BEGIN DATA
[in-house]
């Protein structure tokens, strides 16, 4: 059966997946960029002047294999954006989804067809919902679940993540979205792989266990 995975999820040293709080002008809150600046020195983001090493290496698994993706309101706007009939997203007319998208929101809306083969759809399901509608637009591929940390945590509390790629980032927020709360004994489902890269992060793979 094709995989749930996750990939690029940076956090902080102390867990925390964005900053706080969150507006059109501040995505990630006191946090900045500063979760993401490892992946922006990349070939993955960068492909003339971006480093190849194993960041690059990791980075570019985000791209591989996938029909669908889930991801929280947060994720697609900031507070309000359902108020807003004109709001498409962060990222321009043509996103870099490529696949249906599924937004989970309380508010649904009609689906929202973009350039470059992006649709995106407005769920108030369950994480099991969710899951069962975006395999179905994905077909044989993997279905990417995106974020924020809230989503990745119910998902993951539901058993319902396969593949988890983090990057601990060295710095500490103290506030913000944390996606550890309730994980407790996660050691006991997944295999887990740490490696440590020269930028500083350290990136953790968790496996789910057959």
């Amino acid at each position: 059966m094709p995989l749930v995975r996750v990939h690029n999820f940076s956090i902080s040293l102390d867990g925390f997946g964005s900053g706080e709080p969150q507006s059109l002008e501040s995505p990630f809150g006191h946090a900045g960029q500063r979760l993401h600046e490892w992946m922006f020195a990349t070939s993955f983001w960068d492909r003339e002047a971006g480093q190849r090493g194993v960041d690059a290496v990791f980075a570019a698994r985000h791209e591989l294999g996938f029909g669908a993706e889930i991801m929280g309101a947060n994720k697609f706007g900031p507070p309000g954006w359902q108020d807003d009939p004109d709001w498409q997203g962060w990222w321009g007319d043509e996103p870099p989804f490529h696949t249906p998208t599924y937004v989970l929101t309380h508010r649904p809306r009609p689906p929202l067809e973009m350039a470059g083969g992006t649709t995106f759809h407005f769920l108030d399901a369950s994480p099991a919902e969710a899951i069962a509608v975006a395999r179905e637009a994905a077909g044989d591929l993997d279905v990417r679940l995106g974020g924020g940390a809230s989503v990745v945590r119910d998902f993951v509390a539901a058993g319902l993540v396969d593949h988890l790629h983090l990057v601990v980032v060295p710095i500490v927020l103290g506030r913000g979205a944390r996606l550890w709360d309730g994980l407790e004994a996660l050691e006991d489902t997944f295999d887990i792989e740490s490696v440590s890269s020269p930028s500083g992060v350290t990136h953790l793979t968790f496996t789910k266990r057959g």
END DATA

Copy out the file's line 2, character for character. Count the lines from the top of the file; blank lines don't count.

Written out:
């Protein structure tokens, strides 16, 4: 059966997946960029002047294999954006989804067809919902679940993540979205792989266990 995975999820040293709080002008809150600046020195983001090493290496698994993706309101706007009939997203007319998208929101809306083969759809399901509608637009591929940390945590509390790629980032927020709360004994489902890269992060793979 094709995989749930996750990939690029940076956090902080102390867990925390964005900053706080969150507006059109501040995505990630006191946090900045500063979760993401490892992946922006990349070939993955960068492909003339971006480093190849194993960041690059990791980075570019985000791209591989996938029909669908889930991801929280947060994720697609900031507070309000359902108020807003004109709001498409962060990222321009043509996103870099490529696949249906599924937004989970309380508010649904009609689906929202973009350039470059992006649709995106407005769920108030369950994480099991969710899951069962975006395999179905994905077909044989993997279905990417995106974020924020809230989503990745119910998902993951539901058993319902396969593949988890983090990057601990060295710095500490103290506030913000944390996606550890309730994980407790996660050691006991997944295999887990740490490696440590020269930028500083350290990136953790968790496996789910057959």